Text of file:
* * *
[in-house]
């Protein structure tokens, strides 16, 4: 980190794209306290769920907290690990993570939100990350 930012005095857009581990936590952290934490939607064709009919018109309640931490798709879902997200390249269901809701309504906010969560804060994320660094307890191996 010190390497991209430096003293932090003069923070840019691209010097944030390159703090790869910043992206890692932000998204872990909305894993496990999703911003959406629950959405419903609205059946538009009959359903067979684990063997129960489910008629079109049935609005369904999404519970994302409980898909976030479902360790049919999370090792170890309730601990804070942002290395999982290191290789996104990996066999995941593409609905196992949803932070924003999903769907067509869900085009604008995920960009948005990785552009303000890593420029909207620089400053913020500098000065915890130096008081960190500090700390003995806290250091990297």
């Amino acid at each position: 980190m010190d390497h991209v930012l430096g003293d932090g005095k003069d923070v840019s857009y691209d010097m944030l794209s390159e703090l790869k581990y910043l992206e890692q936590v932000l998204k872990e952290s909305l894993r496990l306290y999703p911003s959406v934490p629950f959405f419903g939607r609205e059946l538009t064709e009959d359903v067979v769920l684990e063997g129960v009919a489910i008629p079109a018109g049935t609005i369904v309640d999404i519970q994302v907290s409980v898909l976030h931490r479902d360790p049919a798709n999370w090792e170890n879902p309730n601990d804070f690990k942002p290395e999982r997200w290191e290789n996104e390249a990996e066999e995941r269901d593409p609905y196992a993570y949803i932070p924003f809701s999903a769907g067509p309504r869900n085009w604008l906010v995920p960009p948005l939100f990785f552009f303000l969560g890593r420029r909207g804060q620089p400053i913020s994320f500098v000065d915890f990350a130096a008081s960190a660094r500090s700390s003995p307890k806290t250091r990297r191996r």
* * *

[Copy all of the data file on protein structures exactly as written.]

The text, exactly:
[in-house]
């Protein structure tokens, strides 16, 4: 980190794209306290769920907290690990993570939100990350 930012005095857009581990936590952290934490939607064709009919018109309640931490798709879902997200390249269901809701309504906010969560804060994320660094307890191996 010190390497991209430096003293932090003069923070840019691209010097944030390159703090790869910043992206890692932000998204872990909305894993496990999703911003959406629950959405419903609205059946538009009959359903067979684990063997129960489910008629079109049935609005369904999404519970994302409980898909976030479902360790049919999370090792170890309730601990804070942002290395999982290191290789996104990996066999995941593409609905196992949803932070924003999903769907067509869900085009604008995920960009948005990785552009303000890593420029909207620089400053913020500098000065915890130096008081960190500090700390003995806290250091990297």
């Amino acid at each position: 980190m010190d390497h991209v930012l430096g003293d932090g005095k003069d923070v840019s857009y691209d010097m944030l794209s390159e703090l790869k581990y910043l992206e890692q936590v932000l998204k872990e952290s909305l894993r496990l306290y999703p911003s959406v934490p629950f959405f419903g939607r609205e059946l538009t064709e009959d359903v067979v769920l684990e063997g129960v009919a489910i008629p079109a018109g049935t609005i369904v309640d999404i519970q994302v907290s409980v898909l976030h931490r479902d360790p049919a798709n999370w090792e170890n879902p309730n601990d804070f690990k942002p290395e999982r997200w290191e290789n996104e390249a990996e066999e995941r269901d593409p609905y196992a993570y949803i932070p924003f809701s999903a769907g067509p309504r869900n085009w604008l906010v995920p960009p948005l939100f990785f552009f303000l969560g890593r420029r909207g804060q620089p400053i913020s994320f500098v000065d915890f990350a130096a008081s960190a660094r500090s700390s003995p307890k806290t250091r990297r191996r």